Recommended Content:

Get to Know the COVID-19 Vaccines | COVID-19 Vaccine Toolkit | COVID-19 Vaccine Efforts | Getting the COVID-19 Vaccine

How COVID-19 Vaccines Work

Publication
6/9/2021

Learn how the different COVID-19 vaccines work.

Recommended Content:

COVID-19 Vaccine Toolkit | Get to Know the COVID-19 Vaccines | COVID-19 Vaccine Efforts | Getting the COVID-19 Vaccine

Got Your 6 - June 6, 2021

Video
6/7/2021
Video screen image for the June 6, 2021 Got Your Six video

"Got Your 6" is TRICARE's COVID-19 vaccine video series that delivers important information and updates, three times a month. It includes the latest information about DoD vaccine distribution, the TRICARE health benefit, and vaccine availability for a DoD-affiliated, and TRICARE beneficiary audience.

Recommended Content:

MHS Toolkits and Branding Guidance | MHS Toolkits and Branding Guidance | COVID-19 Vaccine Efforts | COVID-19 Vaccine Toolkit

Facemask Required

Infographic
6/4/2021
COVID-19 poster showing doctors and patients in a health care setting wearing masks. The sign reads, "Masks are required in health care settings even if you're fully vaccinated. Please make sure your mask is on."

While the CDC relaxed mask requirements for vaccinated people, you're still required to wear masks in health care settings. Print this poster and put it around your facility to let patients and visitors know the requirements.

Recommended Content:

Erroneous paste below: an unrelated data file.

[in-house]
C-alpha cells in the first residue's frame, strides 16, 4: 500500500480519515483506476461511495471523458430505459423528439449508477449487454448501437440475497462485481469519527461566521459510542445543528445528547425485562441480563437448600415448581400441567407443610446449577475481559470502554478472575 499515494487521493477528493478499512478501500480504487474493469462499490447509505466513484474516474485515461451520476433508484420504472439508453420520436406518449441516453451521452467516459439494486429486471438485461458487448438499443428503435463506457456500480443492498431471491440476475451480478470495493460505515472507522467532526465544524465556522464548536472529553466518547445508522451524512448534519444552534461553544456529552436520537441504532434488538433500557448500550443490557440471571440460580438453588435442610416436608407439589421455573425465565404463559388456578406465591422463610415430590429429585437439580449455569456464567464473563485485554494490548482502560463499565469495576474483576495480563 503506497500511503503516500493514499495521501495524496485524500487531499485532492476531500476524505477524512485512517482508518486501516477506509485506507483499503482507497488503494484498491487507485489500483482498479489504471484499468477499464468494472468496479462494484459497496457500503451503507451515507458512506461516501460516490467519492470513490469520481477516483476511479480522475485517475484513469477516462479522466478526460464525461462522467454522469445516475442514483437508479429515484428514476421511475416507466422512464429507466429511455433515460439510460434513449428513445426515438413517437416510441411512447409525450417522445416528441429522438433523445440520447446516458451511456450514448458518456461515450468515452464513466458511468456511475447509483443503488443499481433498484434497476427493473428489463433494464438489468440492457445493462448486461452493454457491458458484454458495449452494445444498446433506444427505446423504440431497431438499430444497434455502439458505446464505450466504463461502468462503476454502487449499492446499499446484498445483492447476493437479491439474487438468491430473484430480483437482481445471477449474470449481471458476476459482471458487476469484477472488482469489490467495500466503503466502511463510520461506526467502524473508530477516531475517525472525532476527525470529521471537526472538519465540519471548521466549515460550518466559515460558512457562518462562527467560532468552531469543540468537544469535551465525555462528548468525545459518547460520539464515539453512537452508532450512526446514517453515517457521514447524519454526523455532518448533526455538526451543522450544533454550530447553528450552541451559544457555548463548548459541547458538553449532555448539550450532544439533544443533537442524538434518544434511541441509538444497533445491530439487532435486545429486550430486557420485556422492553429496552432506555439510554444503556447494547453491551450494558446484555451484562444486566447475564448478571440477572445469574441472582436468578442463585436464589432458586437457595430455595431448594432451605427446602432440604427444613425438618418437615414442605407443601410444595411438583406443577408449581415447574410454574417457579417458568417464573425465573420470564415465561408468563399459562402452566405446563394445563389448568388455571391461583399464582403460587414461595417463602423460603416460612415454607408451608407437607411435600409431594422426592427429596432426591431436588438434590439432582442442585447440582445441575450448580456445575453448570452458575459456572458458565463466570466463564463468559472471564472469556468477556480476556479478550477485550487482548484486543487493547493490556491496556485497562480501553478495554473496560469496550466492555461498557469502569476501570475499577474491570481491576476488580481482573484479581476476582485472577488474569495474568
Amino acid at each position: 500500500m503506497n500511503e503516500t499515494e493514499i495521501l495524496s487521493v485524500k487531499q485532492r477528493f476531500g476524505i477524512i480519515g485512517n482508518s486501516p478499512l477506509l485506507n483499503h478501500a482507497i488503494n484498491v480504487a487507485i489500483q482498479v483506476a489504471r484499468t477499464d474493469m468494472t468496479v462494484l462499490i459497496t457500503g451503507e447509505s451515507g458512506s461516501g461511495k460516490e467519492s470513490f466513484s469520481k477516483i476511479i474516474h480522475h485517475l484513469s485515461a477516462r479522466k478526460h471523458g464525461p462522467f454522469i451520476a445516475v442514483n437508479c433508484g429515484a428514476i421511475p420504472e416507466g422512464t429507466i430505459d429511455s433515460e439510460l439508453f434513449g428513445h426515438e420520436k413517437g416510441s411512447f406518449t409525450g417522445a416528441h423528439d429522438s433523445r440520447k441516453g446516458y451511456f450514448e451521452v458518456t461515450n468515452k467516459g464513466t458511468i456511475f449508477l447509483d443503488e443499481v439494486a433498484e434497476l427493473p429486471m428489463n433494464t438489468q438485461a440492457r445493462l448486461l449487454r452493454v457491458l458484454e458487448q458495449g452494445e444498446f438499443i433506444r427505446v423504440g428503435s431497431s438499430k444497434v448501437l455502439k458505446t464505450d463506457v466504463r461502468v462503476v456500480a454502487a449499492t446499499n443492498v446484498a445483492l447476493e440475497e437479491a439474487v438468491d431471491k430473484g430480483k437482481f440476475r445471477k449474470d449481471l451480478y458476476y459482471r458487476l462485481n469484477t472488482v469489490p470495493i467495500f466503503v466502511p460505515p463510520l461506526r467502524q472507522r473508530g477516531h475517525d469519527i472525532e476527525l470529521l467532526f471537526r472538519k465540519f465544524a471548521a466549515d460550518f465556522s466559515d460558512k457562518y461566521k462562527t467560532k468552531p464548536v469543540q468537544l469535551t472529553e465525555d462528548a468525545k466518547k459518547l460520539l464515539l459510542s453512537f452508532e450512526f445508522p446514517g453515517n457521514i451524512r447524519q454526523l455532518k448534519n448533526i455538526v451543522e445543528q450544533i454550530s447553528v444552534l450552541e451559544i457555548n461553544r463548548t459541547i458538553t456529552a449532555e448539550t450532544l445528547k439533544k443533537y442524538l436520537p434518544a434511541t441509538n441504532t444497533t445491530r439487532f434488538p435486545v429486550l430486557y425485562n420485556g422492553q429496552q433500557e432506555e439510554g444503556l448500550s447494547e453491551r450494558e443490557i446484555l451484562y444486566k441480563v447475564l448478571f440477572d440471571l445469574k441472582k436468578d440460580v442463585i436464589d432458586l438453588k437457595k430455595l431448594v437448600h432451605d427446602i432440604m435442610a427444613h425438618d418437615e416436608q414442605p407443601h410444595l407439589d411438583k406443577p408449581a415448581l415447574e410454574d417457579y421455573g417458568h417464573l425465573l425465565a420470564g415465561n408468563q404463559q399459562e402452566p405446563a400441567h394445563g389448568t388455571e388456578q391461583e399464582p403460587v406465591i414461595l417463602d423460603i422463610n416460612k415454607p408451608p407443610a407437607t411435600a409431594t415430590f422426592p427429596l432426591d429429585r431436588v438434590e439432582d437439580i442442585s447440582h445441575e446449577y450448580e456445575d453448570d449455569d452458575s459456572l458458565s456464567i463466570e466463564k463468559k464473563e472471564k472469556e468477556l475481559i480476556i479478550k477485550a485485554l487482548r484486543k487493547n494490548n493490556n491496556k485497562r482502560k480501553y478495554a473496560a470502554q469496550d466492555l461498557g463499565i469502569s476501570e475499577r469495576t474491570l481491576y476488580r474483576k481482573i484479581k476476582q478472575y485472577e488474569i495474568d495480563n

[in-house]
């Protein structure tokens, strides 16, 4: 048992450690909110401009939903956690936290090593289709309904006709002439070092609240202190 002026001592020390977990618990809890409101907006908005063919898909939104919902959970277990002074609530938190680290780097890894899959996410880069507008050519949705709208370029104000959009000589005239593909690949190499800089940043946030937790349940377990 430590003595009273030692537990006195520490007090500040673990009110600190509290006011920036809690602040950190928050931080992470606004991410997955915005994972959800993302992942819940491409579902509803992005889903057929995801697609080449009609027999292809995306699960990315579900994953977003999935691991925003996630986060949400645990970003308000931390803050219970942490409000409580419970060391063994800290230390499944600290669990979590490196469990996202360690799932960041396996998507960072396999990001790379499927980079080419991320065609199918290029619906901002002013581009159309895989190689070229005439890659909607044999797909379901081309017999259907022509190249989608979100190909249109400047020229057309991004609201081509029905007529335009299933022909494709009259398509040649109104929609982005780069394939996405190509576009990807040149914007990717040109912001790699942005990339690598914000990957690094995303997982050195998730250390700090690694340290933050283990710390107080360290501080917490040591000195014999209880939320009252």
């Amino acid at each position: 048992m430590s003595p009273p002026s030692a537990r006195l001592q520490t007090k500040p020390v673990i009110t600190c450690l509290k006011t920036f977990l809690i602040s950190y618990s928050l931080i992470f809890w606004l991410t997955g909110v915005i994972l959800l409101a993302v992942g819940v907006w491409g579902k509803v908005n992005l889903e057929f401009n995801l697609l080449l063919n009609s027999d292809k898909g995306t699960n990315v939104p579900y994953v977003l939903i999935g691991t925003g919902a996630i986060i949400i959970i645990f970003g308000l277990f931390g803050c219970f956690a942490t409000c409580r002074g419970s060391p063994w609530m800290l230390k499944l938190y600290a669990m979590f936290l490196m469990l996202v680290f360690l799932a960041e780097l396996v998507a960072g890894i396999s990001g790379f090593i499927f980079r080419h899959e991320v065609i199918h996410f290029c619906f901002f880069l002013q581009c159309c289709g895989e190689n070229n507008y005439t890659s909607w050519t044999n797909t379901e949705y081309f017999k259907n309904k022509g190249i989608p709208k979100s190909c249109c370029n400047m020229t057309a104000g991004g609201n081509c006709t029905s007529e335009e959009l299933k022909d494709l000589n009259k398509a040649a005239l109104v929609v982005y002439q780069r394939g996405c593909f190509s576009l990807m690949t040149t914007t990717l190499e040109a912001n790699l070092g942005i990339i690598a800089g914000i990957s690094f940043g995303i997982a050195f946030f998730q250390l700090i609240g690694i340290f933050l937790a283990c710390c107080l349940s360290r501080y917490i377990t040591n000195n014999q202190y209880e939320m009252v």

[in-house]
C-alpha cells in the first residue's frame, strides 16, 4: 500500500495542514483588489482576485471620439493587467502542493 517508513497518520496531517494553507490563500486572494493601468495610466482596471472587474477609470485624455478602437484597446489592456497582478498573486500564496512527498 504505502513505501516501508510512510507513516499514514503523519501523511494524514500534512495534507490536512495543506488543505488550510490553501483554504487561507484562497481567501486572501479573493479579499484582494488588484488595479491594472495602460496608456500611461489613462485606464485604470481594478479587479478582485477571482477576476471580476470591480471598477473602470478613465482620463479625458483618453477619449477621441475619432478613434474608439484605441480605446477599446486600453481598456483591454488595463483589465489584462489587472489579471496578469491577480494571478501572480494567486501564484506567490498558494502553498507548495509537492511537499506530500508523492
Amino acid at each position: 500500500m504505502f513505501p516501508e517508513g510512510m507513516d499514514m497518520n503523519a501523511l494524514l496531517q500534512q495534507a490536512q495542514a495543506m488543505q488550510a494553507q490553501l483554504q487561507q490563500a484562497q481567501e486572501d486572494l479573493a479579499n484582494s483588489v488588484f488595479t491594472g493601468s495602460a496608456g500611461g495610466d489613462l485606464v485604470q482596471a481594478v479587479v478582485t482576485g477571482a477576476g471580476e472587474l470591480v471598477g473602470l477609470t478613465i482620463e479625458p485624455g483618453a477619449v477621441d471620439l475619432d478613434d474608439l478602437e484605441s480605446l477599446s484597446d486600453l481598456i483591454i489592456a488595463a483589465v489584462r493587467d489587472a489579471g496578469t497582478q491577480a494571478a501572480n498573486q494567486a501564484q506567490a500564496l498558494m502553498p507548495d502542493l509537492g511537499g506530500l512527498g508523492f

COVID-19 Vaccine Toolkit | Prevent COVID-19

Army’s 773rd administers mobile COVID-19 testing during DEF21

Article
6/4/2021
Three military personnel, wearing masks and lab coats, pose for a picture in an Albanian lab.

Approximately 800 Army Reserve soldiers from the U.S. and Europe participated in DEFENDER-Europe 21.

Recommended Content:

Health Readiness | Coronavirus | COVID-19 Vaccine Toolkit | Readiness Capabilities

Mental Health Panel Discusses Impact of COVID-19

Article
6/3/2021
Military personnel wearing face mask speaking on a panel

Walter Reed Bethesda hosts mental health panel to discuss the impacts of COVID-19.

Recommended Content:

COVID-19 Vaccine Toolkit | Coronavirus | Psychological Fitness

Based on data, MHS experts encourage vaccines for adolescents

Article
6/1/2021
Sister and brother smiling at each other

With the Pfizer vaccine approved for youth ages 12 to 15, MHS adolescents are lining up to get the COVID-19 vaccine.

Recommended Content:

COVID-19 Vaccine Toolkit | Coronavirus | COVID-19 Vaccine Efforts | Children's Health | Vaccine Eligibility

“Shots in arms” – OPT planned & coordinated to meet COVID-19 mission

Article
5/28/2021
Military personnel sitting around a table talking

The Department of Defense’s COVID-19 Operational Planning Team has been the quiet force behind the DOD’s vaccination effort since November.

Recommended Content:

COVID-19 Vaccine Toolkit | Coronavirus
<< < 1 2 3 4 5  ... > >> 
Showing results 61 - 75 Page 5 of 52

DHA Address: 7700 Arlington Boulevard | Suite 5101 | Falls Church, VA | 22042-5101

Some documents are presented in Portable Document Format (PDF). A PDF reader is required for viewing. Download a PDF Reader or learn more about PDFs.